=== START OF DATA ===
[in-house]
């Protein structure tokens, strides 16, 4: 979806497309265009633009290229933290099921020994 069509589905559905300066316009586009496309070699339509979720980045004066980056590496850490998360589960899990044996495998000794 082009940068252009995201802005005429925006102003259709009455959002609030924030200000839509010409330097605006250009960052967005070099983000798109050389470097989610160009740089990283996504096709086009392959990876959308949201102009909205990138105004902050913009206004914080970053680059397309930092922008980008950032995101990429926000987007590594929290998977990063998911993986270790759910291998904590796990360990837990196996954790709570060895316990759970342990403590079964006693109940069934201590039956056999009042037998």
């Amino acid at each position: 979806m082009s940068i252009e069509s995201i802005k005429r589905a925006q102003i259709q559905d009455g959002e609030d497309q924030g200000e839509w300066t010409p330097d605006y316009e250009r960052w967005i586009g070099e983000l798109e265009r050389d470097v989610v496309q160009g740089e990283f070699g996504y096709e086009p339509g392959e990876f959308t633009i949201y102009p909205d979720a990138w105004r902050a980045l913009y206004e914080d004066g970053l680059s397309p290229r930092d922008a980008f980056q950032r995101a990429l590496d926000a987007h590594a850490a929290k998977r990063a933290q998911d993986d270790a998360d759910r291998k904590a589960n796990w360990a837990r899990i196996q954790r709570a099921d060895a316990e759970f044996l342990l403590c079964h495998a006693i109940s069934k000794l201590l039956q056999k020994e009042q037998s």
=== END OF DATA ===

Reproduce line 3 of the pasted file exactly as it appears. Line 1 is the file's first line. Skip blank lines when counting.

């Amino acid at each position: 979806m082009s940068i252009e069509s995201i802005k005429r589905a925006q102003i259709q559905d009455g959002e609030d497309q924030g200000e839509w300066t010409p330097d605006y316009e250009r960052w967005i586009g070099e983000l798109e265009r050389d470097v989610v496309q160009g740089e990283f070699g996504y096709e086009p339509g392959e990876f959308t633009i949201y102009p909205d979720a990138w105004r902050a980045l913009y206004e914080d004066g970053l680059s397309p290229r930092d922008a980008f980056q950032r995101a990429l590496d926000a987007h590594a850490a929290k998977r990063a933290q998911d993986d270790a998360d759910r291998k904590a589960n796990w360990a837990r899990i196996q954790r709570a099921d060895a316990e759970f044996l342990l403590c079964h495998a006693i109940s069934k000794l201590l039956q056999k020994e009042q037998s």